While there may not be as many high profile boxing events every calendar year, the ones that do exist are incredibly successful. You shouldn’t need to look any further than the recent Anthony Joshua vs. Wladimir Klitschko fight that sold over 90,000 tickets for a heavyweight title fight at the legendary Wembley Stadium in London, England. It did 1.5 million PPV buys in the U.K. alone, far more than the average UFC PPV that garners somewhere between 150,000 and 300,000 buys depending on the fighters involved.

In terms of money, it’s not even close. The biggest boxing fights attract hundreds of millions more dollars than even the biggest UFC event, with Floyd Mayweather making close to $200 million to fight Manny Pacquiao in 2015. He should collect a similar number to come out of retirement in 2017 and fight Conor McGregor, who ironically became a star as an MMA fighter.

MMA Fighters Are Rich

Speaking of money, it’s easy to assume that the UFC fighters you watch on PPV are incredibly wealthy. After all, they are championship fighters and famous celebrities. But other than a select few stars at the top of the food chain, many UFC fighters (even championship caliber ones) struggle to get by. The average mid-card fighter might only make $20,000 to show (and another $20,000 if they win). But once you realize that they have to pay their gym fees, training partners, managers, taxes, and often their own travel and medical expenses, that money disappears quickly.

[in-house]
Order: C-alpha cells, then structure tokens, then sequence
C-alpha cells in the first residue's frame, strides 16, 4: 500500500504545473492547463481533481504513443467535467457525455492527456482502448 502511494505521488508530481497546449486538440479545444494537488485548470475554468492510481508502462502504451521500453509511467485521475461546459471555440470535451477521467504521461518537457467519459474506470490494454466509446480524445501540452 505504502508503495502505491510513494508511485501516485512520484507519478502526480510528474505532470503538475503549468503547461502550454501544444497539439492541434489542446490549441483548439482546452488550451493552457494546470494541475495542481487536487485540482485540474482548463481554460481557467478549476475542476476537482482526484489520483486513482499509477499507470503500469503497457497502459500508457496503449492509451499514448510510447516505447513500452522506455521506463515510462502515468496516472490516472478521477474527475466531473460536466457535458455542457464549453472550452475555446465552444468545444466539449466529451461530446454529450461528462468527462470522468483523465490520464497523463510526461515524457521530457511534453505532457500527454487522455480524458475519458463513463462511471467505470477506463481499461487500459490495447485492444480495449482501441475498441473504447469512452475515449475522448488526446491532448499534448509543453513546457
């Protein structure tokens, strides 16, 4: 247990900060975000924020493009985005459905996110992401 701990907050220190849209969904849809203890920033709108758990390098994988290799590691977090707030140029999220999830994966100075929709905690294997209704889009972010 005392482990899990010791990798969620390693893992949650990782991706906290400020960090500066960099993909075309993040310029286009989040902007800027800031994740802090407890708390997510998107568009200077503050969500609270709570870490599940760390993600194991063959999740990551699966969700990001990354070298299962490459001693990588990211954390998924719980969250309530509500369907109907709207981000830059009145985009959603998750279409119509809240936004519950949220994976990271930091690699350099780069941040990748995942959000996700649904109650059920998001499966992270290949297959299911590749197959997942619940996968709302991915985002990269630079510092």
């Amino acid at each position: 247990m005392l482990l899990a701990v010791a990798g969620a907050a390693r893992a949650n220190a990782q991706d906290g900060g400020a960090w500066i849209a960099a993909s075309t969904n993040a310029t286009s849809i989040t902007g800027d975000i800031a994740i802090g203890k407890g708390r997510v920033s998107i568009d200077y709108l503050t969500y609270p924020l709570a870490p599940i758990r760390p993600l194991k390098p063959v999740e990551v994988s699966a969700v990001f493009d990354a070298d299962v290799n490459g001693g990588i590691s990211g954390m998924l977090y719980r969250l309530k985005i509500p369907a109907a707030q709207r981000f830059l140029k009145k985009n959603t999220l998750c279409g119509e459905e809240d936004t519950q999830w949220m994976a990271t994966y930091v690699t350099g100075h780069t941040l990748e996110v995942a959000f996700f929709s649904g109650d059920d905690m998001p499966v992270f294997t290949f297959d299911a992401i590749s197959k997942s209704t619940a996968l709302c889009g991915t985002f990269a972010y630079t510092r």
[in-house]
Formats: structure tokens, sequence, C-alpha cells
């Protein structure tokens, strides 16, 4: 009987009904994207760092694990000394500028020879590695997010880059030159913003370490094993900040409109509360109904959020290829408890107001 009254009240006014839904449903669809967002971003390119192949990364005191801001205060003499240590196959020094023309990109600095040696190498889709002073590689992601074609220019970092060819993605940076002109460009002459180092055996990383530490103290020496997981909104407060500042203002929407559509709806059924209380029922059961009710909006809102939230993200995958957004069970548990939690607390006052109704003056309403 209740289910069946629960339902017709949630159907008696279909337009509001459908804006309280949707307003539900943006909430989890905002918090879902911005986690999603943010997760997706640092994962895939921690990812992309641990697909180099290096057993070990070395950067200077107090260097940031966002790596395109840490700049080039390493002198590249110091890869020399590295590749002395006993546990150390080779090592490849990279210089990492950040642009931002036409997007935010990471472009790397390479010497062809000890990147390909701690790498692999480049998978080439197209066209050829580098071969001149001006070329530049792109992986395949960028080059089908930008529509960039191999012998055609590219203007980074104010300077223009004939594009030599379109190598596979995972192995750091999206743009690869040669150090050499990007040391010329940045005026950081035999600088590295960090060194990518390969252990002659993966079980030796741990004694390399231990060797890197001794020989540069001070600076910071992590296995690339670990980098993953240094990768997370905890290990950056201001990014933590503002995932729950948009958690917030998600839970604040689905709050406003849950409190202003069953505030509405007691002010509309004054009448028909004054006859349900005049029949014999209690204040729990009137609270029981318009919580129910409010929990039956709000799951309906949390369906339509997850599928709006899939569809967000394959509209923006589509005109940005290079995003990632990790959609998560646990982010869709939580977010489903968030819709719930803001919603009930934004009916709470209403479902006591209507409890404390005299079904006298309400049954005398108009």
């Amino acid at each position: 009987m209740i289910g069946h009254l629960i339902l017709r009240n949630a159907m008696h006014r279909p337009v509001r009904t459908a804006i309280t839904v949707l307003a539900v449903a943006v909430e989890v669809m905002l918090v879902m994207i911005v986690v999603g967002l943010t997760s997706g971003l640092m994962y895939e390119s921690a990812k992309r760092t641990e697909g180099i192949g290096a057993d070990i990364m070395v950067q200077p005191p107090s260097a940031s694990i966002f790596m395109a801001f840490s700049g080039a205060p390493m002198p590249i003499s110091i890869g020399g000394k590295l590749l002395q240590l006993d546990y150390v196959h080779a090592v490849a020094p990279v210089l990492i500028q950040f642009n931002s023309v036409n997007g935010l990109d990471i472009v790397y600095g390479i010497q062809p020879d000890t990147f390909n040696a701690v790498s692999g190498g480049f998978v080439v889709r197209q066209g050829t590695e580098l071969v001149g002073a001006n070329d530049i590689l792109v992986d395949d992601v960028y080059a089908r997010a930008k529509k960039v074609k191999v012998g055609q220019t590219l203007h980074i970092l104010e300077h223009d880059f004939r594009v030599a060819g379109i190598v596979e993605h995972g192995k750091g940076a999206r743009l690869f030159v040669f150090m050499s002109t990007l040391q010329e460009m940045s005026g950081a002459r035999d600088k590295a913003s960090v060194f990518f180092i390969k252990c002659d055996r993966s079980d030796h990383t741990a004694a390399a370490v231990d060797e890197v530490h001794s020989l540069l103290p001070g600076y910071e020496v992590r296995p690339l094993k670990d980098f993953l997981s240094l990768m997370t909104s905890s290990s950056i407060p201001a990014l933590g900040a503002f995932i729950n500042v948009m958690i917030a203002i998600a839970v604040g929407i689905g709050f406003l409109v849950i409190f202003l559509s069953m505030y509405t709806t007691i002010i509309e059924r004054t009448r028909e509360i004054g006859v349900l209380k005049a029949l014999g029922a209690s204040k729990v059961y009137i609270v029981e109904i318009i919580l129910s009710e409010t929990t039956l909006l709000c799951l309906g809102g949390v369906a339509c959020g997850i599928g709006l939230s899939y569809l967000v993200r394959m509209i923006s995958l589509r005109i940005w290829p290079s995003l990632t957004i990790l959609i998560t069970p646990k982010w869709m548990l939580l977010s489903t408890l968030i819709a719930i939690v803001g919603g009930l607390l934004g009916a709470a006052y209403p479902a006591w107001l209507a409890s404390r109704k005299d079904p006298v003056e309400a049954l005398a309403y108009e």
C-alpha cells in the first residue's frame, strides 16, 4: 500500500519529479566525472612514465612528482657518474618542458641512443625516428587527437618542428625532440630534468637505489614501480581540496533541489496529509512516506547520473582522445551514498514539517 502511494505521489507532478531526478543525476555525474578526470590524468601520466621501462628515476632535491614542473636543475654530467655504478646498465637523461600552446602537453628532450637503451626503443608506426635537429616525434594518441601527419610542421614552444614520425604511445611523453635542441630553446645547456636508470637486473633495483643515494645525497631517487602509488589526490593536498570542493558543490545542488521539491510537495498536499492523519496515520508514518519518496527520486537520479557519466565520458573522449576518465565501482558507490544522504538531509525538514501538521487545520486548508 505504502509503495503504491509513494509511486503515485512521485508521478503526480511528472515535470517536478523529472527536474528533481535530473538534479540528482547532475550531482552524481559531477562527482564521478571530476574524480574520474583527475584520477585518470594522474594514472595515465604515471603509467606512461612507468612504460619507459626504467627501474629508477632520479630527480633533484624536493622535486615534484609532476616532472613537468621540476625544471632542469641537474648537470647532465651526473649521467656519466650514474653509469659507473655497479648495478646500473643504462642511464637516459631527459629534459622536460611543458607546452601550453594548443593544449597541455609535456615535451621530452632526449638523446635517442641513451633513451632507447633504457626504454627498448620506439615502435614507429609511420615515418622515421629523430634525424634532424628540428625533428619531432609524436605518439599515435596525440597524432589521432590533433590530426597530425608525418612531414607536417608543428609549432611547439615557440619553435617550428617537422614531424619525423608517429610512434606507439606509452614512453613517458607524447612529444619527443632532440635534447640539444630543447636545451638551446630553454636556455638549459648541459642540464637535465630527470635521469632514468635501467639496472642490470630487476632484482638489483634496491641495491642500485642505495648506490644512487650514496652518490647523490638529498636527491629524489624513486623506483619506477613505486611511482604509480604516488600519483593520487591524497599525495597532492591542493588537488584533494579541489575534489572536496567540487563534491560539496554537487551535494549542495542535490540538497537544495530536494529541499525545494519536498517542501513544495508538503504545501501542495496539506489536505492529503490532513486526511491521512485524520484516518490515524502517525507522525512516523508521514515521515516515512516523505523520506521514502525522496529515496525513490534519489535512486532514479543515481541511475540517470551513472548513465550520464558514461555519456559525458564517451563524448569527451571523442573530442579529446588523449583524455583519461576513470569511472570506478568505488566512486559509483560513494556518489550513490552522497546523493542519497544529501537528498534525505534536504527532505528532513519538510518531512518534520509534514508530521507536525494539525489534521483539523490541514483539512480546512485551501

There has long been talks of forming some sort of fighter’s union, and the whispers are louder than ever these days. Even high profile champions like McGregor or Demetrious Johnson are standing up against what they see as unfair treatment from the UFC. Some fighters, including Donald Cerrone, Georges St-Pierre, and Cain Velasquez, even announced the formation of a MMAAA (Mixed Martial Arts Athletes Association) in 2016, although there has been zero news from them since. The day is coming where the fighters collectively band together to get a bigger slice of the pie. After all, the company they fight for just sold for $4 billion. Surely there’s a few more dollars hiding in the couch cushions at the UFC head office so that fighters aren’t living paycheck to paycheck.

MMA Fans Are Trailer Trash

Let’s do a science experiment. I want you to picture an average UFC fan watching the fights in a bar. You probably pictured some 20-something white dude, wearing a gaudy Ed Hardy or Affliction T-shirt, drunk off a few too many Bud Lights, yelling “COME AT ME, BRO!” at some guy who accidently bumped into him while trying to get to the bathroom. It’s okay, you can admit it. We’ve all thought it at one time or another.